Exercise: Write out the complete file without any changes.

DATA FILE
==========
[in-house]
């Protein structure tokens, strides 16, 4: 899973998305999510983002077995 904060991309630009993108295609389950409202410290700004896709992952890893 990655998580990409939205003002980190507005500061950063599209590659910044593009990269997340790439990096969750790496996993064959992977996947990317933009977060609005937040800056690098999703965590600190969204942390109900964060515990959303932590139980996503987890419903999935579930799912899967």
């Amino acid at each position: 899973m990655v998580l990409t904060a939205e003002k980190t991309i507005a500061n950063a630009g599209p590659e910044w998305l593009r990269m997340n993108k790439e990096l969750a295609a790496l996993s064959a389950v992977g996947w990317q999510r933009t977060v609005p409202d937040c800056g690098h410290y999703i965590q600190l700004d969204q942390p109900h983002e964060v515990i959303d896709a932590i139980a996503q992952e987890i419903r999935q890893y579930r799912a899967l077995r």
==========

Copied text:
[in-house]
């Protein structure tokens, strides 16, 4: 899973998305999510983002077995 904060991309630009993108295609389950409202410290700004896709992952890893 990655998580990409939205003002980190507005500061950063599209590659910044593009990269997340790439990096969750790496996993064959992977996947990317933009977060609005937040800056690098999703965590600190969204942390109900964060515990959303932590139980996503987890419903999935579930799912899967």
């Amino acid at each position: 899973m990655v998580l990409t904060a939205e003002k980190t991309i507005a500061n950063a630009g599209p590659e910044w998305l593009r990269m997340n993108k790439e990096l969750a295609a790496l996993s064959a389950v992977g996947w990317q999510r933009t977060v609005p409202d937040c800056g690098h410290y999703i965590q600190l700004d969204q942390p109900h983002e964060v515990i959303d896709a932590i139980a996503q992952e987890i419903r999935q890893y579930r799912a899967l077995r």